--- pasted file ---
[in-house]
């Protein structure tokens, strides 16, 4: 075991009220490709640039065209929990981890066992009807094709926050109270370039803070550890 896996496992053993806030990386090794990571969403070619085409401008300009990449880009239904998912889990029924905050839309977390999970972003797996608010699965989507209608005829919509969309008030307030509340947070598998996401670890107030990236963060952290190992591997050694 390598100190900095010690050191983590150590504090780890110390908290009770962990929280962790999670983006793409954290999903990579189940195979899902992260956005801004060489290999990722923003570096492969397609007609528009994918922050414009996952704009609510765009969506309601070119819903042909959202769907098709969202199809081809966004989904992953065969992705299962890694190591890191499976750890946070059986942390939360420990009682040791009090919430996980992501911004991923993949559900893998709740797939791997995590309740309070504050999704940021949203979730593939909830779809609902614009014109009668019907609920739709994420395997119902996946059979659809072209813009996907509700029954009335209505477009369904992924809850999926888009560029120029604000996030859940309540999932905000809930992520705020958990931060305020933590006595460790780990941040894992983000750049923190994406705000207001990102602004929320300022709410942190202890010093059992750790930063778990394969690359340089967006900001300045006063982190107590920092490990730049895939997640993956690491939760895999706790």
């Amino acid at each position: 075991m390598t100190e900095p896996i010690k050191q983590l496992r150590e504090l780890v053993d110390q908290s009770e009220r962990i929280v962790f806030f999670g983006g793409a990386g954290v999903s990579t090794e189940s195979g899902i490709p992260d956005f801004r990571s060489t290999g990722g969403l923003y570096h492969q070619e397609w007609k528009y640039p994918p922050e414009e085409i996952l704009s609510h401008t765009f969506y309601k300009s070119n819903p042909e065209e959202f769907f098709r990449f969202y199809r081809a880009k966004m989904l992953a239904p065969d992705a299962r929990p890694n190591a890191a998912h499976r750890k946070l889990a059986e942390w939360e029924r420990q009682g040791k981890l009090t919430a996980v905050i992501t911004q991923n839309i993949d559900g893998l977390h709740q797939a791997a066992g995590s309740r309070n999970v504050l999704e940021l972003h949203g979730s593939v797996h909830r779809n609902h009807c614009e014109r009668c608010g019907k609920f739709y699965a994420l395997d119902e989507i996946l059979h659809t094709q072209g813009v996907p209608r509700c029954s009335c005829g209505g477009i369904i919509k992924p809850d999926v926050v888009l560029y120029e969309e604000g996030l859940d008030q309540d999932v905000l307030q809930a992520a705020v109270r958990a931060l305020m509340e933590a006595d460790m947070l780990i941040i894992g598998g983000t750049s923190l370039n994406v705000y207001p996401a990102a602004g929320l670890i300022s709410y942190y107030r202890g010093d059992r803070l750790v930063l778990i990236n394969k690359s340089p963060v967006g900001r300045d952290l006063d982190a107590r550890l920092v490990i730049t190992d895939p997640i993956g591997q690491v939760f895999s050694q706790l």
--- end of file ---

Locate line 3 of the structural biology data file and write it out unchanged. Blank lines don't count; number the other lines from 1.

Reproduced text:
């Amino acid at each position: 075991m390598t100190e900095p896996i010690k050191q983590l496992r150590e504090l780890v053993d110390q908290s009770e009220r962990i929280v962790f806030f999670g983006g793409a990386g954290v999903s990579t090794e189940s195979g899902i490709p992260d956005f801004r990571s060489t290999g990722g969403l923003y570096h492969q070619e397609w007609k528009y640039p994918p922050e414009e085409i996952l704009s609510h401008t765009f969506y309601k300009s070119n819903p042909e065209e959202f769907f098709r990449f969202y199809r081809a880009k966004m989904l992953a239904p065969d992705a299962r929990p890694n190591a890191a998912h499976r750890k946070l889990a059986e942390w939360e029924r420990q009682g040791k981890l009090t919430a996980v905050i992501t911004q991923n839309i993949d559900g893998l977390h709740q797939a791997a066992g995590s309740r309070n999970v504050l999704e940021l972003h949203g979730s593939v797996h909830r779809n609902h009807c614009e014109r009668c608010g019907k609920f739709y699965a994420l395997d119902e989507i996946l059979h659809t094709q072209g813009v996907p209608r509700c029954s009335c005829g209505g477009i369904i919509k992924p809850d999926v926050v888009l560029y120029e969309e604000g996030l859940d008030q309540d999932v905000l307030q809930a992520a705020v109270r958990a931060l305020m509340e933590a006595d460790m947070l780990i941040i894992g598998g983000t750049s923190l370039n994406v705000y207001p996401a990102a602004g929320l670890i300022s709410y942190y107030r202890g010093d059992r803070l750790v930063l778990i990236n394969k690359s340089p963060v967006g900001r300045d952290l006063d982190a107590r550890l920092v490990i730049t190992d895939p997640i993956g591997q690491v939760f895999s050694q706790l």